Here's an update on one of those two things. The laser eye surgery is a no-go.In October of 2008, I was told by an ophthalmologist who works for a company that performs this surgery that I was a good candidate for it, but being a student of human nature, I took his recommendations with a grain of salt. I've spent the past year thinking about it and asking people for their opinions about the idea. One hundred percent of the people I talked to said that they (or their family members or friends) had a positive experience with the surgery and would do it again. So I started to get excited and began looking forward to the day when I could hand my glasses over to one of those third world charity programs that provides glasses to people who couldn't otherwise afford them, and step confidently out into the world as a person who no longer needs corrective lenses.
I went to get a second opinion from an ophthalmologist who does not stand to make any money from me, and he told me that I am not, in fact, a good candidate because my prescription is still changing (as in getting worse) every year, and that if I get the surgery now, my eyesight will be better for a while, but it will still continue to deteriorate. Also, and this was by far the stronger of his two points, he said that my ability to read unhindered by corrective lenses would be lost if I had the surgery. If I allow the surgeons to improve my middle or far distance vision, it will be at the expense of my close-up vision, which remains excellent. I don't have to read with glasses on. In fact, I can't. With regular glasses, I can't see close-up items at all, unless I put the glasses on top of my head, or push them low down on my nose. This happens all day long, the pushing up and the pulling down. Anyway, I don't want to do anything to compromise my ability to read!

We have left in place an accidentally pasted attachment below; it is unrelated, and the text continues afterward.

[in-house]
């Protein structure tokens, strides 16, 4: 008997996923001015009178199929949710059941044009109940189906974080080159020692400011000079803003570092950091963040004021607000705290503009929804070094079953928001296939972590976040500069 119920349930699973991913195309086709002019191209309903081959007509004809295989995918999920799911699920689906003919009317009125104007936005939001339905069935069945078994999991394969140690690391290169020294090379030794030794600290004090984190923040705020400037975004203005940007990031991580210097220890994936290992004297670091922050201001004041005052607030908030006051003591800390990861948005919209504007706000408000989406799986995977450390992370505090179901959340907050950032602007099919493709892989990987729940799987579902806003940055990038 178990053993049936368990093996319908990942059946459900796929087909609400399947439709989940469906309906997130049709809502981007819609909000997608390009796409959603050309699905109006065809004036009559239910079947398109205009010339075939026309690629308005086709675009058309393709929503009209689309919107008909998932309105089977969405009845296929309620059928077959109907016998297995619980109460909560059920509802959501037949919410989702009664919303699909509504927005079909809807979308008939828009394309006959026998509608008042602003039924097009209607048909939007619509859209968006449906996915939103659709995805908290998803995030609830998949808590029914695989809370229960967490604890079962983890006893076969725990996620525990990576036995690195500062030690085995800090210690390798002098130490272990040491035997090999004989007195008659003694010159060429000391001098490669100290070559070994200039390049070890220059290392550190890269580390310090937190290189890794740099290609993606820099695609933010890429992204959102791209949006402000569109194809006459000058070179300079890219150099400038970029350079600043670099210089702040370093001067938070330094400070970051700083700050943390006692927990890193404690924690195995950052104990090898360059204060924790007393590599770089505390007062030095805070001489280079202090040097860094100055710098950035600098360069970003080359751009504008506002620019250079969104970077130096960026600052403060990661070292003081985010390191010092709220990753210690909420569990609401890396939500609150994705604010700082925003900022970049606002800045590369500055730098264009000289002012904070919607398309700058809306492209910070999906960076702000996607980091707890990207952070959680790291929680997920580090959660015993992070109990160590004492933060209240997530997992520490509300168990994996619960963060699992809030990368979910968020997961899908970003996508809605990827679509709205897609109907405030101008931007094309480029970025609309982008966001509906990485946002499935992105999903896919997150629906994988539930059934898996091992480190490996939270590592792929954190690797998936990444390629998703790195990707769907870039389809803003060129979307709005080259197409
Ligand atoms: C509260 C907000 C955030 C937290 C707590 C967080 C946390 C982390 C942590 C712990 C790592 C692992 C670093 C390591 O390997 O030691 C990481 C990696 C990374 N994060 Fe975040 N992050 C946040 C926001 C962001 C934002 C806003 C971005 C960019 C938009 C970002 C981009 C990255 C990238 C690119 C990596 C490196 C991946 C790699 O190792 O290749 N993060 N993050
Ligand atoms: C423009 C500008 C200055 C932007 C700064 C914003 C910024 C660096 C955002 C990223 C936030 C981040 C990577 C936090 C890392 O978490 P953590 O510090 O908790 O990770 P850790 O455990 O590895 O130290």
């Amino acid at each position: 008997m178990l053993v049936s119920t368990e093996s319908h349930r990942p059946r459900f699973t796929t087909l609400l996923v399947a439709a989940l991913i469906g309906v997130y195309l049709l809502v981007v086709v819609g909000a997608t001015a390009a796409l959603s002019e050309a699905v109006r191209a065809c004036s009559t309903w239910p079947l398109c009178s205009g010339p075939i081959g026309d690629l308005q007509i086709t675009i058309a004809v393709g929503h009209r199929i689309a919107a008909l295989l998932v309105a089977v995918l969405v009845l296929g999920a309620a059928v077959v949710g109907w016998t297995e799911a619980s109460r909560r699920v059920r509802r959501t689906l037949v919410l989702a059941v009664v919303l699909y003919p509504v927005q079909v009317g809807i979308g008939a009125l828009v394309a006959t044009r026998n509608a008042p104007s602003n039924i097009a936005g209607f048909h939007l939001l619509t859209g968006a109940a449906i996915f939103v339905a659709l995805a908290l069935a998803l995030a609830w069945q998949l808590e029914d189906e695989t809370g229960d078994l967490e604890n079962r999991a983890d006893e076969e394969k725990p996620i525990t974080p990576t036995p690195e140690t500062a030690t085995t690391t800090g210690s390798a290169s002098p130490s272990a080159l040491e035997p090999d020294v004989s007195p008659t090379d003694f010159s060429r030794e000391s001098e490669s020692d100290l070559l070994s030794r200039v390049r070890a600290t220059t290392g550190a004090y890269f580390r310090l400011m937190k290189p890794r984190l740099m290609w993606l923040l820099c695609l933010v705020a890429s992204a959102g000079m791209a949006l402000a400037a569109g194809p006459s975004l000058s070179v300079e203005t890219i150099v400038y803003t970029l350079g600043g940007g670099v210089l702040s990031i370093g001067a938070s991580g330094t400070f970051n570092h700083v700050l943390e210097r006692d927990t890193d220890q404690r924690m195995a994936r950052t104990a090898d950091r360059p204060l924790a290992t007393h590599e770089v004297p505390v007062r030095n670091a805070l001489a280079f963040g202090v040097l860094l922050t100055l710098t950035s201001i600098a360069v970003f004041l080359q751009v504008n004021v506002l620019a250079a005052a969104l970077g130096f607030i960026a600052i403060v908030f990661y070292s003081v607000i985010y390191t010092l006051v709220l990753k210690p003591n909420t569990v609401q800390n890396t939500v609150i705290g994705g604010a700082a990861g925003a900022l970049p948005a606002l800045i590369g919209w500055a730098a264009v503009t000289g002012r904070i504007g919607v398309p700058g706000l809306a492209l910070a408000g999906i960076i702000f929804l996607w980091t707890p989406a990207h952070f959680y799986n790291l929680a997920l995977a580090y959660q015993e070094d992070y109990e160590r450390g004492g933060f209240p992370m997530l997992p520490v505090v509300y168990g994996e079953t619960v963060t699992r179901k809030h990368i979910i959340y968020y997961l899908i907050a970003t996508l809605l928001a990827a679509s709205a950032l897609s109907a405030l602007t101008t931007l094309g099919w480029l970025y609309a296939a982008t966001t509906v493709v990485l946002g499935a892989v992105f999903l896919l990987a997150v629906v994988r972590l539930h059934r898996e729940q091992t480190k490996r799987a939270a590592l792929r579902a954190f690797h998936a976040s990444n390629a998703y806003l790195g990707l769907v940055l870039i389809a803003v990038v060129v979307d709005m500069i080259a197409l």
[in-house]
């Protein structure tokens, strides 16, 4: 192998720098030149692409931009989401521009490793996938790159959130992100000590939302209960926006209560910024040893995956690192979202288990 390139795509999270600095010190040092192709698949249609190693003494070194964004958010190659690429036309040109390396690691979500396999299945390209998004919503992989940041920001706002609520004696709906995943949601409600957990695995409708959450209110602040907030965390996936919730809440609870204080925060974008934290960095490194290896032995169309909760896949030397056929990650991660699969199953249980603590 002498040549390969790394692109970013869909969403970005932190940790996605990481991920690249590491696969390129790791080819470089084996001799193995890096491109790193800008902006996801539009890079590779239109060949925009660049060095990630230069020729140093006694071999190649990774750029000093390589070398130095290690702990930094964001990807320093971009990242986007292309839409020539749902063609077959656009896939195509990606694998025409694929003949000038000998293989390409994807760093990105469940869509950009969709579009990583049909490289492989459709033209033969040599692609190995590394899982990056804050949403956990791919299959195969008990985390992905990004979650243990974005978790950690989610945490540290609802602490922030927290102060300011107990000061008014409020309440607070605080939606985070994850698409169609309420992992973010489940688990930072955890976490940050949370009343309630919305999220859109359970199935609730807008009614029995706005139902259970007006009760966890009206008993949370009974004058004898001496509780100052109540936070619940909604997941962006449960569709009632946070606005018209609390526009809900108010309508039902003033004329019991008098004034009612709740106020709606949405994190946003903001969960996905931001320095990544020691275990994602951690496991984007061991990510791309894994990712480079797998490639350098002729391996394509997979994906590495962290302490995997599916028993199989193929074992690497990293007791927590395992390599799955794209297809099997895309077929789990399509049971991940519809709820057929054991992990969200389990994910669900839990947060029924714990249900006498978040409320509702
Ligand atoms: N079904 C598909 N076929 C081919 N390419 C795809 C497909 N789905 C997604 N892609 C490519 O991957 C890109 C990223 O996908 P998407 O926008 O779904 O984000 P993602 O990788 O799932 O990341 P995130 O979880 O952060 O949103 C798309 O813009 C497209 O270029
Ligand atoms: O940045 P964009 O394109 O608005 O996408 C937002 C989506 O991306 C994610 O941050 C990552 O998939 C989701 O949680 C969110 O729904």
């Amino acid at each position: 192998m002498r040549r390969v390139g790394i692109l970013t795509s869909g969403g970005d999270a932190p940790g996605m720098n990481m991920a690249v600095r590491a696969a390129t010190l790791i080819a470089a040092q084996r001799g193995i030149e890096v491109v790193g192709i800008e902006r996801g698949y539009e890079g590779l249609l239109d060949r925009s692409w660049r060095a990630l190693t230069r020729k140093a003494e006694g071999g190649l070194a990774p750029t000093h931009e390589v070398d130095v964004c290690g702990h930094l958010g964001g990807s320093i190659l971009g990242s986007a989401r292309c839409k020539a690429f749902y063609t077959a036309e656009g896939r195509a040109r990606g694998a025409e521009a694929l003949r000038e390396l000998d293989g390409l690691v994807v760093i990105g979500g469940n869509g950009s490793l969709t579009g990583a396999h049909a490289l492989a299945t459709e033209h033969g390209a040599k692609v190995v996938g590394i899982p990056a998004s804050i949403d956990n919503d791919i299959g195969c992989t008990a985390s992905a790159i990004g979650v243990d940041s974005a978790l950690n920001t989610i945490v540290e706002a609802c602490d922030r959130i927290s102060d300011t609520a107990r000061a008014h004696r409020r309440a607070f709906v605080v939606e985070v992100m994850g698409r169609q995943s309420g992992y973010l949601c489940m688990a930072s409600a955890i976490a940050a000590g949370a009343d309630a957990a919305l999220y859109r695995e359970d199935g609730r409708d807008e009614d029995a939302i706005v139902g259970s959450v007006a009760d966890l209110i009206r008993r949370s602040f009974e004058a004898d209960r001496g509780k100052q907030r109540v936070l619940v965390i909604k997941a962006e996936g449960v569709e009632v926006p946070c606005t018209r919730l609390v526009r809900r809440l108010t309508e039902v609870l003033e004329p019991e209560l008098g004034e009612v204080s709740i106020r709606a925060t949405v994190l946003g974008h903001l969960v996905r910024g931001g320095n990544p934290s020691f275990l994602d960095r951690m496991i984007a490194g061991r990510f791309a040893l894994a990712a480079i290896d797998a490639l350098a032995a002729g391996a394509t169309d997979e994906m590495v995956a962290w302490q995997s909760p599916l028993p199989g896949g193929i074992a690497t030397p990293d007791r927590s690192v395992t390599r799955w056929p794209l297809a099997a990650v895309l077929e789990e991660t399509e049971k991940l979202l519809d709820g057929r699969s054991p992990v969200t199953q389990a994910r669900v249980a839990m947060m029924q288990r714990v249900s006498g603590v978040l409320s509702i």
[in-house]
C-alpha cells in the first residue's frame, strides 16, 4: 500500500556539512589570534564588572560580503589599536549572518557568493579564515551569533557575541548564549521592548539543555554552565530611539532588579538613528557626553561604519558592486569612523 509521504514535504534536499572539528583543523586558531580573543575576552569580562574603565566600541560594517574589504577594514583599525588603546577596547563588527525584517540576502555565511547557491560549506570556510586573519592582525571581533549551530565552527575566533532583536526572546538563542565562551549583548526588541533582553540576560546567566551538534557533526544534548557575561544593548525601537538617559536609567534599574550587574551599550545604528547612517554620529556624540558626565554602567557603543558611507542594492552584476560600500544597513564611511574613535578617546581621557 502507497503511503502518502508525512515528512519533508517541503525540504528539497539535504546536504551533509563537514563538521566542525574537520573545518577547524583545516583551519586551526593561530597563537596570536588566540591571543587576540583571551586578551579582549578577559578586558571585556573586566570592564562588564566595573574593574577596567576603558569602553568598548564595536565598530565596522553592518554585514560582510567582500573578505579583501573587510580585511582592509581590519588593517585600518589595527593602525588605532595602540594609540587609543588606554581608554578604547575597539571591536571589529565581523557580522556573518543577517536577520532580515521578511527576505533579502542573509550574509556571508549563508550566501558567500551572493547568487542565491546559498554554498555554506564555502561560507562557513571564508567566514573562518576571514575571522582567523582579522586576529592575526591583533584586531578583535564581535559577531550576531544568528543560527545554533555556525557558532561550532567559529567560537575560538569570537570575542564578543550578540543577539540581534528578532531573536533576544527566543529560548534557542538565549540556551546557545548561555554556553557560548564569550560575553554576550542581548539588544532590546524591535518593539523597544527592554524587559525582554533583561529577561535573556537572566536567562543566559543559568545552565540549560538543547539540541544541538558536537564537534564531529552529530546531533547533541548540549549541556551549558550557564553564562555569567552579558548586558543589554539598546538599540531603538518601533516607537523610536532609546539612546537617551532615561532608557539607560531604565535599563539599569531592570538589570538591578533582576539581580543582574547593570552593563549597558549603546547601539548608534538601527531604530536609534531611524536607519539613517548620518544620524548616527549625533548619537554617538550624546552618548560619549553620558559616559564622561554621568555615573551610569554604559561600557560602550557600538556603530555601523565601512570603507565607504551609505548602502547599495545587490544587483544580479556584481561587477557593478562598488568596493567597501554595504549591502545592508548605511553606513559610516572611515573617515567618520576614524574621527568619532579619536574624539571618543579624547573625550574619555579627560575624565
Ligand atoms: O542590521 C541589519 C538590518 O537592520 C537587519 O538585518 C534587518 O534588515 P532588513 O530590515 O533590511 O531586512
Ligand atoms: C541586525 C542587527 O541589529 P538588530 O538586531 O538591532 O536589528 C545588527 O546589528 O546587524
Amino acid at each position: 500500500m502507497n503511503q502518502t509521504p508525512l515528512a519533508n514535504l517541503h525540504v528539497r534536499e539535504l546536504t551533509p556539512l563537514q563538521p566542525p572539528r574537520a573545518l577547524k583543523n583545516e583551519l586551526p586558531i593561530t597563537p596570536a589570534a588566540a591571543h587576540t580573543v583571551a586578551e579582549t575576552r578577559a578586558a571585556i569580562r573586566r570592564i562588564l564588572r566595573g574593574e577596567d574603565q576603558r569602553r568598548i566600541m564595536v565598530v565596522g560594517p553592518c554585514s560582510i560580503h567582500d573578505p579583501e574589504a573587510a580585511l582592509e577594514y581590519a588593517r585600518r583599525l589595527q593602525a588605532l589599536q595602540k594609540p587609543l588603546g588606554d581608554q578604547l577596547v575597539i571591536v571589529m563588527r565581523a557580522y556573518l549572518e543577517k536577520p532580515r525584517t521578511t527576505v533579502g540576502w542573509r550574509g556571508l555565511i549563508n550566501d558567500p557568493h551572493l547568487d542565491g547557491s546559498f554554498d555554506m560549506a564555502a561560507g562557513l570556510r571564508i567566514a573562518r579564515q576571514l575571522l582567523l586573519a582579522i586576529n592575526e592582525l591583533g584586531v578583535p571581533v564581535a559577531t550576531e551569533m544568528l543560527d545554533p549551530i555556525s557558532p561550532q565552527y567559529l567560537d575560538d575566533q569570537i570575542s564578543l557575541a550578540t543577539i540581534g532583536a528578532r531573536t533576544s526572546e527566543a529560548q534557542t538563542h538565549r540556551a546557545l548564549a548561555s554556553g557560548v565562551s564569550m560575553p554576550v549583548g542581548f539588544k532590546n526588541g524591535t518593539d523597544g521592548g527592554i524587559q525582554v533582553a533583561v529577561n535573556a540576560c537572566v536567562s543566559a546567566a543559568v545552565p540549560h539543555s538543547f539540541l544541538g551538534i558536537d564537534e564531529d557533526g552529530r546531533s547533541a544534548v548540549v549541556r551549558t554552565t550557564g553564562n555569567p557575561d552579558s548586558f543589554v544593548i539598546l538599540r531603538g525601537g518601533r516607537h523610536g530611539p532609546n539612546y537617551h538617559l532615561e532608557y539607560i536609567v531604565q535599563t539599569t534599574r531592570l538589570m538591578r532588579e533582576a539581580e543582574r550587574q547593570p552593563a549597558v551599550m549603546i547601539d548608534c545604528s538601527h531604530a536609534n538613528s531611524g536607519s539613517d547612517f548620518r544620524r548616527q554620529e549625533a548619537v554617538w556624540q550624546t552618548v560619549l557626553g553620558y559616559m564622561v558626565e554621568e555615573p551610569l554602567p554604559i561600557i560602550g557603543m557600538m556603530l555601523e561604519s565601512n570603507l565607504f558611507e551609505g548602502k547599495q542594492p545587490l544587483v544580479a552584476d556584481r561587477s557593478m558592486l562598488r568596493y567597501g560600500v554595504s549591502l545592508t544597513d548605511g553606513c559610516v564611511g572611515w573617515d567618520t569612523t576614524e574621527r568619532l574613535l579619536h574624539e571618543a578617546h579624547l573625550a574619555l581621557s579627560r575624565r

The doctor recommended that I wait a few years and get a different kind of eye surgery, which is the kind they do for people with cataracts. I just wouldn't need the part where they cut out the cataract, because I don't have that problem. I would just need the part where they replace the eye's natural lens with a clear intraocular lens (IOL) implant. These things are apparently not rejected by the body and they last for 25 or 30 years. However, the doctor said that it's best to wait because new advances are being made in that field all the time. Sigh!
I'm glad I went to see him, though, despite having my hopes dashed. The first ophthalmologist I talked to last year didn't tell me any of that stuff. He made me believe that laser eye surgery could give me the 20/20 vision I never had. Now, however, I've found out that laser eye surgery can't even give me back the imperfect vision I had ten years ago.
In addition to giving me the bad news about the surgery, my doctor yesterday also informed me that my prescription had changed yet again. I wandered morosely into the Lenscrafters store next door to try on frames, but unfortunately I couldn't fall in love with anything. I had so been looking forward to NOT having to wear glasses anymore, that I didn't want to look at my face with glasses on it. Plus, the selection process was hindered by the fact that the ophthalmologist had put drops in my eyes and everything was extra fuzzy anyway.
Fuzziness notwithstanding, I decided to cheer myself up by going to a shoe store. After all, the universe owes me some boots, right? The staff looked askance at my dilated pupils, so I assured them that I was not, in fact, on drugs, but had merely come from an eye appointment. They relaxed and started showing me boots, and I exited the store 15 minutes later with a brown pair of cowgirl-style ones and a very fashionable grey pair with a ruched leg and a cleverly hidden low wedge heel. Yep, it only took 15 minutes! The store was small, and besides, I'm a decisive kind of shopper.
Just on a side note here, I still can't get an LJ cut. The only way I've been able to make my last two posts was because I made my main post on Dreamwidth and then crossposted here. Come on, LJ, get it together!